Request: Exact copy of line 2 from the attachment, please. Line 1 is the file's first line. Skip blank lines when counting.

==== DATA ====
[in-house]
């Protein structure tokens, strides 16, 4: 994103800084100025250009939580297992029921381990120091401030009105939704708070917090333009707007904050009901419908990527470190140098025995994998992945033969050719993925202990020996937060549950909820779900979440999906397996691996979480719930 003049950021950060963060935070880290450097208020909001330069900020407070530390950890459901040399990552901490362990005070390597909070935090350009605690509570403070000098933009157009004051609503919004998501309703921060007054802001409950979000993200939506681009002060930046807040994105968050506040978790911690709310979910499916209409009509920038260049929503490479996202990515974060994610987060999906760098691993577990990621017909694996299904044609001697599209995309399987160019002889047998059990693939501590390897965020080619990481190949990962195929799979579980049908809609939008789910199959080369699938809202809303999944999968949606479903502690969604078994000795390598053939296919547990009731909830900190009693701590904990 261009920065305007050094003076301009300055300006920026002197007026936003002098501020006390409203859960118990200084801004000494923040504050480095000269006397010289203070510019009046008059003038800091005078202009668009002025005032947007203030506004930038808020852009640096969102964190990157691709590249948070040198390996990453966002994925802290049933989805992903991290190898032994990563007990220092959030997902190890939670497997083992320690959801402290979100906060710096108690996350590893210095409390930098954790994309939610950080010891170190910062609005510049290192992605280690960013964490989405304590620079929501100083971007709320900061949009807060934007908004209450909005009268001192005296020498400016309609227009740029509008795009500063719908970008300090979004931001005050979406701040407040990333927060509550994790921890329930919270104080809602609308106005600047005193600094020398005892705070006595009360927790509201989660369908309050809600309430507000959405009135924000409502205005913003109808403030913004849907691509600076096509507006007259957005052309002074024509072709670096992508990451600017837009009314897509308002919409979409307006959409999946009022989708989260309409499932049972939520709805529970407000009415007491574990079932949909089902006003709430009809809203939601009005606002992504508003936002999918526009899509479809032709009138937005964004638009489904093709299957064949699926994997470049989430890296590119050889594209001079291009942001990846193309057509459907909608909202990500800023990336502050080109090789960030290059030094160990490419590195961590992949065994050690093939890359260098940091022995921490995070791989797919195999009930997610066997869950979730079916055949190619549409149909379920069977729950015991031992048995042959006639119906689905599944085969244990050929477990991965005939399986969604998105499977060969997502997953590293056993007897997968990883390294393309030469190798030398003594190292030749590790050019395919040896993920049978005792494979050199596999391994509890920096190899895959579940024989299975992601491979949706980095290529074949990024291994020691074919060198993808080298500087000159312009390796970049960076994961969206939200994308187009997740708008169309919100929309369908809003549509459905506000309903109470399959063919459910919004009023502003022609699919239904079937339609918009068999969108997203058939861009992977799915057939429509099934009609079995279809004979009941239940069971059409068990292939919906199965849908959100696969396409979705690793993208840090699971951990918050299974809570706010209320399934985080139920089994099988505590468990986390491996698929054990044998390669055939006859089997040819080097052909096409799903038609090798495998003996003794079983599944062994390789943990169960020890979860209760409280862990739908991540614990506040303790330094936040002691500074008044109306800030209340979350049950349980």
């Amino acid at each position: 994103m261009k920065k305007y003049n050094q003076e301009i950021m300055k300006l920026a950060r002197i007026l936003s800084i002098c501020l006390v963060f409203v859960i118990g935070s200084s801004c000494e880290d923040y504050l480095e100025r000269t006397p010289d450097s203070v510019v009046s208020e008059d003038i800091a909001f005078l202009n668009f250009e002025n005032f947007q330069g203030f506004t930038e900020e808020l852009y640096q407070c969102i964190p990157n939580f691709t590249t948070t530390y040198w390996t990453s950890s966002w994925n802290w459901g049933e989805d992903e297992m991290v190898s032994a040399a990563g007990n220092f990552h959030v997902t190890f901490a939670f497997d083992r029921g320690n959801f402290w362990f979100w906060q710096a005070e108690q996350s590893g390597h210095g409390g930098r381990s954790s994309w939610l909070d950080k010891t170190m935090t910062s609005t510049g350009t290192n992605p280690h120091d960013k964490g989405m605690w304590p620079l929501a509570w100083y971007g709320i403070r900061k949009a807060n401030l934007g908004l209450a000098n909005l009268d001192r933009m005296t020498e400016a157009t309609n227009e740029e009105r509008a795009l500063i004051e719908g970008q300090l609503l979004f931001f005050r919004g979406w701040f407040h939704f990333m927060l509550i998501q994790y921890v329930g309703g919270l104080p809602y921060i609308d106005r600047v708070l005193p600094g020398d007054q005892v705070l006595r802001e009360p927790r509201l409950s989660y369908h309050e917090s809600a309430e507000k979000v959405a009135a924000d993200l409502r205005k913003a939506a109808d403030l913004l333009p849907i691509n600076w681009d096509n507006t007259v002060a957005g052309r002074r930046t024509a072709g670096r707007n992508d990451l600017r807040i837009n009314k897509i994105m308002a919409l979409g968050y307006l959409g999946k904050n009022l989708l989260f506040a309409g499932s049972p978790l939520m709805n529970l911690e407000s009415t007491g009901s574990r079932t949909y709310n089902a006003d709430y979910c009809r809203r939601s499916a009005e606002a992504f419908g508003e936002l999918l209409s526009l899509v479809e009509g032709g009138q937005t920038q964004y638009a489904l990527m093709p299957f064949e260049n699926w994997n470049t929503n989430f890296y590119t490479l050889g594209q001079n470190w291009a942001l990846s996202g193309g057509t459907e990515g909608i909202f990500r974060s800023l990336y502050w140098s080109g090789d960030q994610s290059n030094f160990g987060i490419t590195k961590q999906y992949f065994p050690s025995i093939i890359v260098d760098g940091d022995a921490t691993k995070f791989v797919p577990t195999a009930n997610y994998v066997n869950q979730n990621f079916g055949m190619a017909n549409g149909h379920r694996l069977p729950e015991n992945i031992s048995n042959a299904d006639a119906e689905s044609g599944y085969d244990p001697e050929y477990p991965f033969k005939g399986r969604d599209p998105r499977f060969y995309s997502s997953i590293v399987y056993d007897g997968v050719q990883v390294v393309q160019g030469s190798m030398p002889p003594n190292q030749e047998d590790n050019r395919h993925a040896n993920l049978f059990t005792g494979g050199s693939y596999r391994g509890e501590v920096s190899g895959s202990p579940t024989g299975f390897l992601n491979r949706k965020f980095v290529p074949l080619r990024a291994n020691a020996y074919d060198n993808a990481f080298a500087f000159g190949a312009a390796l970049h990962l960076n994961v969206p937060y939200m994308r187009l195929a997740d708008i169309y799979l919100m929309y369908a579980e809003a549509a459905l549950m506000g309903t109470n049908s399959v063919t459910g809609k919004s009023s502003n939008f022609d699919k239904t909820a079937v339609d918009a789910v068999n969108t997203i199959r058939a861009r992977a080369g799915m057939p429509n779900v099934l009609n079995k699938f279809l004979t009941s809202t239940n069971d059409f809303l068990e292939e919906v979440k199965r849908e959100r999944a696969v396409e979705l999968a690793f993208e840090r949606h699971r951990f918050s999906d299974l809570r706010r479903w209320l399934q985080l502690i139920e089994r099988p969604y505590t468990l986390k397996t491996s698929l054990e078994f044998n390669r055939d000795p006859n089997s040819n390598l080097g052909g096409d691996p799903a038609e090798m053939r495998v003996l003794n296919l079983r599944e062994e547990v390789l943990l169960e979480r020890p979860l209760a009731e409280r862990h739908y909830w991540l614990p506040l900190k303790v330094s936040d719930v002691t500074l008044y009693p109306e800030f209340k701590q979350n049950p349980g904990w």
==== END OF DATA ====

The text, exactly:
């Protein structure tokens, strides 16, 4: 994103800084100025250009939580297992029921381990120091401030009105939704708070917090333009707007904050009901419908990527470190140098025995994998992945033969050719993925202990020996937060549950909820779900979440999906397996691996979480719930 003049950021950060963060935070880290450097208020909001330069900020407070530390950890459901040399990552901490362990005070390597909070935090350009605690509570403070000098933009157009004051609503919004998501309703921060007054802001409950979000993200939506681009002060930046807040994105968050506040978790911690709310979910499916209409009509920038260049929503490479996202990515974060994610987060999906760098691993577990990621017909694996299904044609001697599209995309399987160019002889047998059990693939501590390897965020080619990481190949990962195929799979579980049908809609939008789910199959080369699938809202809303999944999968949606479903502690969604078994000795390598053939296919547990009731909830900190009693701590904990 261009920065305007050094003076301009300055300006920026002197007026936003002098501020006390409203859960118990200084801004000494923040504050480095000269006397010289203070510019009046008059003038800091005078202009668009002025005032947007203030506004930038808020852009640096969102964190990157691709590249948070040198390996990453966002994925802290049933989805992903991290190898032994990563007990220092959030997902190890939670497997083992320690959801402290979100906060710096108690996350590893210095409390930098954790994309939610950080010891170190910062609005510049290192992605280690960013964490989405304590620079929501100083971007709320900061949009807060934007908004209450909005009268001192005296020498400016309609227009740029509008795009500063719908970008300090979004931001005050979406701040407040990333927060509550994790921890329930919270104080809602609308106005600047005193600094020398005892705070006595009360927790509201989660369908309050809600309430507000959405009135924000409502205005913003109808403030913004849907691509600076096509507006007259957005052309002074024509072709670096992508990451600017837009009314897509308002919409979409307006959409999946009022989708989260309409499932049972939520709805529970407000009415007491574990079932949909089902006003709430009809809203939601009005606002992504508003936002999918526009899509479809032709009138937005964004638009489904093709299957064949699926994997470049989430890296590119050889594209001079291009942001990846193309057509459907909608909202990500800023990336502050080109090789960030290059030094160990490419590195961590992949065994050690093939890359260098940091022995921490995070791989797919195999009930997610066997869950979730079916055949190619549409149909379920069977729950015991031992048995042959006639119906689905599944085969244990050929477990991965005939399986969604998105499977060969997502997953590293056993007897997968990883390294393309030469190798030398003594190292030749590790050019395919040896993920049978005792494979050199596999391994509890920096190899895959579940024989299975992601491979949706980095290529074949990024291994020691074919060198993808080298500087000159312009390796970049960076994961969206939200994308187009997740708008169309919100929309369908809003549509459905506000309903109470399959063919459910919004009023502003022609699919239904079937339609918009068999969108997203058939861009992977799915057939429509099934009609079995279809004979009941239940069971059409068990292939919906199965849908959100696969396409979705690793993208840090699971951990918050299974809570706010209320399934985080139920089994099988505590468990986390491996698929054990044998390669055939006859089997040819080097052909096409799903038609090798495998003996003794079983599944062994390789943990169960020890979860209760409280862990739908991540614990506040303790330094936040002691500074008044109306800030209340979350049950349980």